Laser Synthesis of Metal Oxide Crystals with the Use of Carbon Nanotubes


The results of experimental studies in the direction of the laser forming of nanostructured arrays of metal oxide crystals are presented in this paper. Laser synthesis of crystals of titanium oxide and aluminum oxide was investigated. Carbon nanotubes have been used to control the process of crystal growth. Formation of structures was carried out under the action of CW ytterbium fiber laser with intensity on the order 105 W/cm2. Laser irradiation of the initial target occurred with applying an external accelerating electric field. Various forms of metal oxide crystals were obtained. Whiskers with cross dimensions on the order of 100 nm have been found among the formed structures.

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Abramov, D. , Arakelian, S. , Kochuyev, D. , Makov, S. , Prokoshev, V. and Khorkov, K. (2013) Laser Synthesis of Metal Oxide Crystals with the Use of Carbon Nanotubes. Open Journal of Composite Materials, 3, 16-20. doi: 10.4236/ojcm.2013.32A003.

1. Introduction

Synthesis of low-dimensional oxide materials is now intensively developing scientific field. Such attention to nanostructures of metal oxides is due to new prospects of their use in various fields of science, technology and industrial applications: microelectronics, chemical catalysis, material science engineering and energy conversion [1].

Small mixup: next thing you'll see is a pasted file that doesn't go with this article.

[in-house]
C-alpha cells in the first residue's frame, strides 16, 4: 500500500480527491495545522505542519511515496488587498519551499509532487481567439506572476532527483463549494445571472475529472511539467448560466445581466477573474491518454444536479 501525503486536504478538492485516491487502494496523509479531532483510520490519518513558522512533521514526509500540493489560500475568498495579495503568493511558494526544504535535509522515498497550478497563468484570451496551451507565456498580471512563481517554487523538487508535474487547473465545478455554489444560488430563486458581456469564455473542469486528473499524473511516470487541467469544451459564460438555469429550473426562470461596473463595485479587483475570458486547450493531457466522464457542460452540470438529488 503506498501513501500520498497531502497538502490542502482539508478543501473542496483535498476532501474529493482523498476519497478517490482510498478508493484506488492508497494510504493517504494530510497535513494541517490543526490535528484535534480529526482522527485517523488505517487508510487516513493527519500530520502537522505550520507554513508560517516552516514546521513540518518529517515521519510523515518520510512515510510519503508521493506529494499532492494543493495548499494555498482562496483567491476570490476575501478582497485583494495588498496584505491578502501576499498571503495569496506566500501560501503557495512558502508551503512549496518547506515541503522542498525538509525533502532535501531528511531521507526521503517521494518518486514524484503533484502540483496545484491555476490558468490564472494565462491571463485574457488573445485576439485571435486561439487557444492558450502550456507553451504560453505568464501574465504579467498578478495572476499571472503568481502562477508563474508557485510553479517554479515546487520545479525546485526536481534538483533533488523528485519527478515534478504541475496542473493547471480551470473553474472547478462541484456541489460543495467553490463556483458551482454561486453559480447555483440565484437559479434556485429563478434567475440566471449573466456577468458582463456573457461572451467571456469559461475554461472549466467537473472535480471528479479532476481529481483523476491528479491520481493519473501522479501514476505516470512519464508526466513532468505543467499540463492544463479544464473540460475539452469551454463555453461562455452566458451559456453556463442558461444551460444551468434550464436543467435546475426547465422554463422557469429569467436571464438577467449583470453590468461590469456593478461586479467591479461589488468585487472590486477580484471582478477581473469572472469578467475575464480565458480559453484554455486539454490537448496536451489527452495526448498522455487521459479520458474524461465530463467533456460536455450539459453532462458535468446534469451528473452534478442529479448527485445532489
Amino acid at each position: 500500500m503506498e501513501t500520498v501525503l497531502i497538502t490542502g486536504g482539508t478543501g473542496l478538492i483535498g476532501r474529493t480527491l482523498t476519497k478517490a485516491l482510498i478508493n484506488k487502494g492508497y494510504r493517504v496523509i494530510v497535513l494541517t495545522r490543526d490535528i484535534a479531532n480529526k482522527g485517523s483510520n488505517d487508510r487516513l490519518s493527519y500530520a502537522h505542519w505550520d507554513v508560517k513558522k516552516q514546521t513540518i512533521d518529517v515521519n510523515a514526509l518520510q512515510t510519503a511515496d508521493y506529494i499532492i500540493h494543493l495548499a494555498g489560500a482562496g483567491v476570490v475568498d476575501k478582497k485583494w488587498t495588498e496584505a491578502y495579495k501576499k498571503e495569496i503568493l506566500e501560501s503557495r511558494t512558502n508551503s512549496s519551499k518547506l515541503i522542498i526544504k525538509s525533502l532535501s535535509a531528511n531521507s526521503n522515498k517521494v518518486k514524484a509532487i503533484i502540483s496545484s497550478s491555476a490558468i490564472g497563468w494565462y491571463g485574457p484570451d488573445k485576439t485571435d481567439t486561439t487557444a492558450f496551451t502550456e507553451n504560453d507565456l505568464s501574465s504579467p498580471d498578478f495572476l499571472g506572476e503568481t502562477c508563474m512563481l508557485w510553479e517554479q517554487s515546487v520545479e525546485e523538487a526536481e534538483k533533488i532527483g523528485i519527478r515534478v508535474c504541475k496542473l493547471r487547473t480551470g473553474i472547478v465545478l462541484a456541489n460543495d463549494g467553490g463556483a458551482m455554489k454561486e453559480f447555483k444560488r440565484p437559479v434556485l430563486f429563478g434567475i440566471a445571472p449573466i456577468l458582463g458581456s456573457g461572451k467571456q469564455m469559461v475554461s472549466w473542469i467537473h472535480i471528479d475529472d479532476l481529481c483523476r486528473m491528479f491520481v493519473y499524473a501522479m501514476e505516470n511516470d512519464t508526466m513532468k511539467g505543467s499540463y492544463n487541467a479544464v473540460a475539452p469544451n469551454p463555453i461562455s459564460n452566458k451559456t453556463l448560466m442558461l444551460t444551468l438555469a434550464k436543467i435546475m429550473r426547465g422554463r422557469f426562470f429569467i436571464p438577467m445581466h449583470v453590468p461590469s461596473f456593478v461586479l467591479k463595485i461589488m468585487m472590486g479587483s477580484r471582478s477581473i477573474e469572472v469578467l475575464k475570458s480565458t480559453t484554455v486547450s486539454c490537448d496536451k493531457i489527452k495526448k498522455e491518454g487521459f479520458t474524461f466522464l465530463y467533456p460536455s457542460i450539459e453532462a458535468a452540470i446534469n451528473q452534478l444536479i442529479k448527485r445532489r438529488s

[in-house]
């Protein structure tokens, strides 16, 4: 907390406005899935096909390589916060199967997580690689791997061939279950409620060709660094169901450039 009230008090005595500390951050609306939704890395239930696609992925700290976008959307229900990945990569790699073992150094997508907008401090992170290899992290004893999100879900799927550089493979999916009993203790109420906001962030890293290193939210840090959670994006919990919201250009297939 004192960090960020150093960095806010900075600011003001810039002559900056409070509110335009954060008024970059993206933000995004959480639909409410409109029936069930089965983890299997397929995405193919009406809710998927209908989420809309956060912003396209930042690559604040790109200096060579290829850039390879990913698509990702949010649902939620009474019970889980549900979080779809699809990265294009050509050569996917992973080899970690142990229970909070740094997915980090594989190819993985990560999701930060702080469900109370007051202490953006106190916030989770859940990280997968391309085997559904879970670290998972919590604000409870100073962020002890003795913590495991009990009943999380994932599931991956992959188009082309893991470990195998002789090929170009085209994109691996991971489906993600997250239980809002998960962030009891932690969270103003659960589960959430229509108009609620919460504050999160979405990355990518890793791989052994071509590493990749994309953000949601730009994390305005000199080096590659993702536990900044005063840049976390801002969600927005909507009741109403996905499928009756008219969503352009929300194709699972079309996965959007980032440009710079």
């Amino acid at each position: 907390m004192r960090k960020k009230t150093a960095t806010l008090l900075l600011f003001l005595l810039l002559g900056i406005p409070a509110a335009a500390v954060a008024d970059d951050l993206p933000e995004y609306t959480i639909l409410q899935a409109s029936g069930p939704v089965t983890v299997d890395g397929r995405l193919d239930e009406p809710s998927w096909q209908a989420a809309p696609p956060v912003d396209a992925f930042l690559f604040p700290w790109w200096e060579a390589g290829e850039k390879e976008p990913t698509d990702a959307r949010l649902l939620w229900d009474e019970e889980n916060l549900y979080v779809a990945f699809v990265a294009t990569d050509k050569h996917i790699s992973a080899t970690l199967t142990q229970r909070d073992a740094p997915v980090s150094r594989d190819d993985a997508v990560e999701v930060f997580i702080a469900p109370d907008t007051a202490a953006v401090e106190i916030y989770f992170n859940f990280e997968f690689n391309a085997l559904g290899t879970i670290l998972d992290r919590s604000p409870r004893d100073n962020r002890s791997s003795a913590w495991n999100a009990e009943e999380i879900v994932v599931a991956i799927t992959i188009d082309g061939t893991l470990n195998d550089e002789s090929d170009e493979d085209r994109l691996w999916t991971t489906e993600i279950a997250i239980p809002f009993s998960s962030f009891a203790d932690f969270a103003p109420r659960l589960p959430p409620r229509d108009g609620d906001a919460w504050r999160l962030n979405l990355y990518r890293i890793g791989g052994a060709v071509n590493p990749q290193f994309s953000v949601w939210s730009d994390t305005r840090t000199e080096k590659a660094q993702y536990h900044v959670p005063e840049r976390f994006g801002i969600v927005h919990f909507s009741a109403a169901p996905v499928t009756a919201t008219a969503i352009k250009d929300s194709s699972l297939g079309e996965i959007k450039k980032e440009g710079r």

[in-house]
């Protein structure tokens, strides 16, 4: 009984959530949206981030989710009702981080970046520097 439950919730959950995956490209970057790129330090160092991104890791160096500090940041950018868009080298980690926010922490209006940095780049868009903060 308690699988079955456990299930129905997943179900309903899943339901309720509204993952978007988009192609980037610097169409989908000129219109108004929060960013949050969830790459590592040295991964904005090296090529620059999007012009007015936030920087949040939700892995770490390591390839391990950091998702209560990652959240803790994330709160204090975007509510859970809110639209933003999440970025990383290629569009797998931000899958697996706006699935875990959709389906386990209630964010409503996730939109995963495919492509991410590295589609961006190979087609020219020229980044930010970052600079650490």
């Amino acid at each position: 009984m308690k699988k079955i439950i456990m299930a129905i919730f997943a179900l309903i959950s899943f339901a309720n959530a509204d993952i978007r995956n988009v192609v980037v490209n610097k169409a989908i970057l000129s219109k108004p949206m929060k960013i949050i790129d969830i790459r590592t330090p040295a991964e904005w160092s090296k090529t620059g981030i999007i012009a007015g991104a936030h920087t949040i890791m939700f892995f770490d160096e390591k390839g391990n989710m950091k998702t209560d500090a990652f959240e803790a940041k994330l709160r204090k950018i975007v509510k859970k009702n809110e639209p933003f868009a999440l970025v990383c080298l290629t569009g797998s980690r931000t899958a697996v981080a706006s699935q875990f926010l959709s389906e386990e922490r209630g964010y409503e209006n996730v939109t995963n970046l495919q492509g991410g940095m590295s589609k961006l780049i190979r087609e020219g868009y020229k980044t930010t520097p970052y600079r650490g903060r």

Titanium oxide is one of the most prevalent of oxygen with metals. This material is well researched and used in many practical applications (from the cosmetics industry to the production of photochemical battery). Nanostructuring of this material opens up new opportunities [2]. Aluminum oxide is also very interesting material. It is used in all branches of industry. This is caused its physical properties and availability of raw materials. Corundum, sapphire, mullite and other modifications of aluminum oxide used at the production of ceramics, microelectronic and photonic devices, production of engineering and etc. At present, special attention is focused on nanostructured alumina. This material proved itself perfectly as a dielectric base of optoelectronics systems and reinforcing element of various types of ceramics. Whiskers of aluminum oxide are especially promising in the last case. This is determined primarily by their high elastic-strength properties and heat resistance. Strength of alumina whiskers is 40 GPa and their elasticity modulus is 400 - 2300 GPa [3].

The most common approach to the creation of nanostructures is their synthesis from gases or vapors. Its variants differ only in the methods of obtaining of required medium and material deposition conditions. Experimental studies have shown that metal oxide whiskers are effectively synthesized from the products of laser ablation of the materials [4]. This approach is very promising for such a refractory material as aluminum oxide. Obviously, this approach may also be used for the formation of titanium oxide crystals. Addition of carbon nanotubes into the irradiated area changes the conditions of interaction of laser radiation with the surface of the target and character of oxide crystal growth. In this paper we present the experimental results which were obtained in the Vladimir State University in the direction of development of the laser methods for formation of nanostructured metal oxide crystal (titanium oxide and aluminum oxide).